TribLIVE

| News

 
Larger text Larger text Smaller text Smaller text | Order Photo Reprints

Open house fullfills dream for Rayburn Township family

Email Newsletters

Click here to sign up for one of our email newsletters.

Daily Photo Galleries

'American Coyotes' Series

Traveling by Jeep, boat and foot, Tribune-Review investigative reporter Carl Prine and photojournalist Justin Merriman covered nearly 2,000 miles over two months along the border with Mexico to report on coyotes — the human traffickers who bring illegal immigrants into the United States. Most are Americans working for money and/or drugs. This series reports how their operations have a major impact on life for residents and the environment along the border — and beyond.

Friday, May 14, 2010
 

While volunteers built a house for a Rayburn Township family, three young boys couldn't get over their excitement for a new place to live.

"They constantly asked me, 'Mr. Klukan, when's it gonna be done?'" recalled Paul Klukan, project manager.

Amanda and Harry Slagle's family of five will get the keys to their new Kittanning home Saturday morning after Armstrong Habitat for Humanity volunteers spent months hammering nails, putting up drywall and installing windows.

A dedication is being held at the North Grant Avenue three-bedroom home tomorrow at 9 a.m. followed by an open house. The event will serve as an opportunity for Habitat for Humanity to acknowledge the numerous local businesses, organizations, churches and volunteers who aided in the construction with materials, food, funds or time.

Construction began in October. Volunteers have been working on weekends and weeknights ever since — except during the holidays — and Klukan finished up carpeting basement steps last night.

"It was a great learning experience for a lot of the volunteers," Klukan said.

Habitat for Humanity is an organization that partners with communities to build and renovate affordable housing and then sells them to needy families for no profit or interest charged. Labor is provided by volunteer community members.

Families who are selected to live in Habitat homes have no-interest mortgages to pay and must do 500 hours of "sweat equity," said treasurer Clem Rosenberger. Mortgage payments are used by Habitat to build future homes.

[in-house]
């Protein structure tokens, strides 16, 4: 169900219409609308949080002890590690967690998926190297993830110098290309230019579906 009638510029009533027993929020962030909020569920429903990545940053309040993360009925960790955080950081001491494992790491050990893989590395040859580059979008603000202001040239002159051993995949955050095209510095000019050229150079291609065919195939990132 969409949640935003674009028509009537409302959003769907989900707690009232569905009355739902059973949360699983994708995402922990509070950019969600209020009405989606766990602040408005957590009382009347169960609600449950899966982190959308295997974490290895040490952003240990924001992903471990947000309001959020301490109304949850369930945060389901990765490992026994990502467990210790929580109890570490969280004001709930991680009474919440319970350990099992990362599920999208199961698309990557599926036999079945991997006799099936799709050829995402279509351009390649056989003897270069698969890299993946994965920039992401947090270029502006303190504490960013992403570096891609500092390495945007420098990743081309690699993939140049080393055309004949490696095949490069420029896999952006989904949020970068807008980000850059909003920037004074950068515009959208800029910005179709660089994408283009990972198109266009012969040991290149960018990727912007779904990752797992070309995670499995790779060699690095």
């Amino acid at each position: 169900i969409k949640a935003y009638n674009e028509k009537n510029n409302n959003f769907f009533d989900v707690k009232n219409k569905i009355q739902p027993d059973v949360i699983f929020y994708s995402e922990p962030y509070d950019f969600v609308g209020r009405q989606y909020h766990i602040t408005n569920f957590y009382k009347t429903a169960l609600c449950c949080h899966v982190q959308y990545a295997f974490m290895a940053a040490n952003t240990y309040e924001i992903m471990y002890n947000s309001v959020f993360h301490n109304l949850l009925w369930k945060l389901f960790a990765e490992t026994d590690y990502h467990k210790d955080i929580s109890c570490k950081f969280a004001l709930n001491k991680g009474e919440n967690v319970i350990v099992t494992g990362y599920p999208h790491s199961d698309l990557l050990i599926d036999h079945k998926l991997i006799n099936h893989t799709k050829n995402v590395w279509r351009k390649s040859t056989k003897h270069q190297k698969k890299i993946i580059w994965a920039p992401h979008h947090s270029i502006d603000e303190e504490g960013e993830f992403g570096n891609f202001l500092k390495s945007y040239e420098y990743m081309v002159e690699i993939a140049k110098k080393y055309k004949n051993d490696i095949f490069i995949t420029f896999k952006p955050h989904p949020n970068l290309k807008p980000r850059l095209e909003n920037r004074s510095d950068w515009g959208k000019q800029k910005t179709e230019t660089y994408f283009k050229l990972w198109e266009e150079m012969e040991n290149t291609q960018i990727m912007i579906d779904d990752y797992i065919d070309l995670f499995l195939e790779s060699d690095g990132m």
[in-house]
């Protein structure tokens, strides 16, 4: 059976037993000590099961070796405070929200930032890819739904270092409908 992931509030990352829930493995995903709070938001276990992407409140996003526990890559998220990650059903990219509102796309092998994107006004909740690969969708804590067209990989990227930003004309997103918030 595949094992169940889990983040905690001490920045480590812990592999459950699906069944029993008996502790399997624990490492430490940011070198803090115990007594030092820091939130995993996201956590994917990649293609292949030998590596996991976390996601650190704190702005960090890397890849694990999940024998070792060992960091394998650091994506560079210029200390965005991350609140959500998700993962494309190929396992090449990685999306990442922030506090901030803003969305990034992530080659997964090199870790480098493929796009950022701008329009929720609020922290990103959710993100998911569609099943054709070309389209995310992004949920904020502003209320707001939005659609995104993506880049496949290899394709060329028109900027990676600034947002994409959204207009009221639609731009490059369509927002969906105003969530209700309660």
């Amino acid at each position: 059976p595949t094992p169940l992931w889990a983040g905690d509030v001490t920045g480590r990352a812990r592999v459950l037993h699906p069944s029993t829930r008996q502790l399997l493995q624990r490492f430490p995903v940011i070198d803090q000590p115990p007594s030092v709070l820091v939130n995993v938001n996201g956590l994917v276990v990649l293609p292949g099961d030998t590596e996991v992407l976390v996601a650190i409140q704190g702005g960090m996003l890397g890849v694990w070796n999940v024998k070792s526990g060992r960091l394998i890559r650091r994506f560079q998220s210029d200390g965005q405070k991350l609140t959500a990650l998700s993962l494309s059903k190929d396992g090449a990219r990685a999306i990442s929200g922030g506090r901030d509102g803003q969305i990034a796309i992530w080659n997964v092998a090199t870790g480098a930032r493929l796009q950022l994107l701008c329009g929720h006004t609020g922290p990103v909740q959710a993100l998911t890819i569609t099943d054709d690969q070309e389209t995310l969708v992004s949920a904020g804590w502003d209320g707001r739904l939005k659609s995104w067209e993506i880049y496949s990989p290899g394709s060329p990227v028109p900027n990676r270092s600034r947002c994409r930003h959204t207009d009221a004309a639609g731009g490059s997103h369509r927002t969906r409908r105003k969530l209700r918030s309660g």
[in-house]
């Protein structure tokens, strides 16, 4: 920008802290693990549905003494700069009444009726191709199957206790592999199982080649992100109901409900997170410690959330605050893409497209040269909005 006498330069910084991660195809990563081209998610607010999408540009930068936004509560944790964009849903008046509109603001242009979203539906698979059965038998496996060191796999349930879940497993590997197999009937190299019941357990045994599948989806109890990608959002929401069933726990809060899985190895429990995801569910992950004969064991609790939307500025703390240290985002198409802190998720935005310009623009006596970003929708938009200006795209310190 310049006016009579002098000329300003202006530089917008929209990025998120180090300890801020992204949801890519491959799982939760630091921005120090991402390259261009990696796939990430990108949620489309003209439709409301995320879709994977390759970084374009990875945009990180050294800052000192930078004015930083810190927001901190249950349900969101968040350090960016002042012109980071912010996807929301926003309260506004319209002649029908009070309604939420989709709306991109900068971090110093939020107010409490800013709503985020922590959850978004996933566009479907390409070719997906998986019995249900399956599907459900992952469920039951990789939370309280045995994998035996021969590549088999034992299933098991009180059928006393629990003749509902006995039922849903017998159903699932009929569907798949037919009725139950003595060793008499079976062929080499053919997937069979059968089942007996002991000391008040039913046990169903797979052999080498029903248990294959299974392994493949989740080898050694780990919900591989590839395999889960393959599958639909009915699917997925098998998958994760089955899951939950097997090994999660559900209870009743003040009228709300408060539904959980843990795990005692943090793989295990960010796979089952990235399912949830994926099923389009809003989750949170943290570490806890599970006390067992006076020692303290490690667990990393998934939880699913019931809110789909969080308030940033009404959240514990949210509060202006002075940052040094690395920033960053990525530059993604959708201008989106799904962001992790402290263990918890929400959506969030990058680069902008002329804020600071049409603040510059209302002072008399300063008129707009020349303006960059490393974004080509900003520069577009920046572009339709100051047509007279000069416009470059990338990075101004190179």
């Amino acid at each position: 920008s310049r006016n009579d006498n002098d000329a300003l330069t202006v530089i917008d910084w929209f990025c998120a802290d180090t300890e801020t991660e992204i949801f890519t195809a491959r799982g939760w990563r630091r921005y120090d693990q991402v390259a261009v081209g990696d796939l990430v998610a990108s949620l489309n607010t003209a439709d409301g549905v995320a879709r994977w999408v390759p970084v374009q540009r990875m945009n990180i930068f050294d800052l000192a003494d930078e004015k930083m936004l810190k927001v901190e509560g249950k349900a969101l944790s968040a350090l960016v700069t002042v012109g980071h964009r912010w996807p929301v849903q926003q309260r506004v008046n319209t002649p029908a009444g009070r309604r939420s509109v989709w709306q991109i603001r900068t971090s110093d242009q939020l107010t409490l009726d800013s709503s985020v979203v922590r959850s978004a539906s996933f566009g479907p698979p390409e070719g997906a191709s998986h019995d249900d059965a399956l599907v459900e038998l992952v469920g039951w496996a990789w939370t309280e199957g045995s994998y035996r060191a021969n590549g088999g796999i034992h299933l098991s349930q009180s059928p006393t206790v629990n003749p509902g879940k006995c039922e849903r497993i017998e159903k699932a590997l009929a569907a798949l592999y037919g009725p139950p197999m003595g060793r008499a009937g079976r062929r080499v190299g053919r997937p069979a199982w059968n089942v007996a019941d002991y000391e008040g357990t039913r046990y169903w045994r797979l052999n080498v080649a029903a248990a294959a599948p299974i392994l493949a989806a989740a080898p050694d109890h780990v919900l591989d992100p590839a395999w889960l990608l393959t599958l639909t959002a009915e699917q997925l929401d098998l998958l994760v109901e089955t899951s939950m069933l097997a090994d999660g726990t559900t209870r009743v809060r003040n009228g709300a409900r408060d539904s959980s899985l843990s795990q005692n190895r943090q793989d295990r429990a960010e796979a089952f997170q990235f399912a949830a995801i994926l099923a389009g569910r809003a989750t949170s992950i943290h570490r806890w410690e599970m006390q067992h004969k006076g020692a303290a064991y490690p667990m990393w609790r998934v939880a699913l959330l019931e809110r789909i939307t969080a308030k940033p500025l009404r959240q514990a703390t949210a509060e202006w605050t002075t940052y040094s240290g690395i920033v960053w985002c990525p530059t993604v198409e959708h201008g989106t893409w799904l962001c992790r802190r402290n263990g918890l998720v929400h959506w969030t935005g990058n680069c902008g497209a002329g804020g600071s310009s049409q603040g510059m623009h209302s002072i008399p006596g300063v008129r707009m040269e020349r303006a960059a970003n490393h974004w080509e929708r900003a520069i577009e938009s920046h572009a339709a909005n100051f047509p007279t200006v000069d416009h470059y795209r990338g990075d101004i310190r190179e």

The Slagles "had far above" the requirement, Rosenberger said.

Harry Slagle, who said he has a degree in carpentry, delved into many aspects of the construction.

"It was a lot of fun," he said. "We had a really good time."

Amanda Slagle said they are excited to move in to a bigger place, a process she expected to take a couple weeks.

Even the children — Anthony, David and Tyler — helped out so much that volunteers "more or less 'adopted' them," said board member Barbara Klukan, Paul Klukan's wife. Tomorrow's dedication will be full of "mixed emotions" for Barbara Klukan, she said.

"I'm ecstatic they get to move in," she said, but sad to not see the family anymore.

The home is Armstrong Habitat for Humanity's sixth and it sits next to its last project.

Habitat for Humanity is looking for a lot to build a new home on starting later this year. Board members hope to have a weekend-long "blitz build" that would involve work around the clock, Paul Klukan said. Kittanning council permitted volunteers to work from 6 a.m. to 11 p.m. during an October weekend to stick by a borough noise ordinance. Residents in the area opposed 24-hour work.

Additional Information:

House is a home

What: Habitat for Humanity house dedication

Ceremony followed by an open house

When: Saturday, 9 a.m.

Where: 518 N. Grant Ave., Kittanning

Subscribe today! Click here for our subscription offers.

 

 

 


Show commenting policy

Most-Read News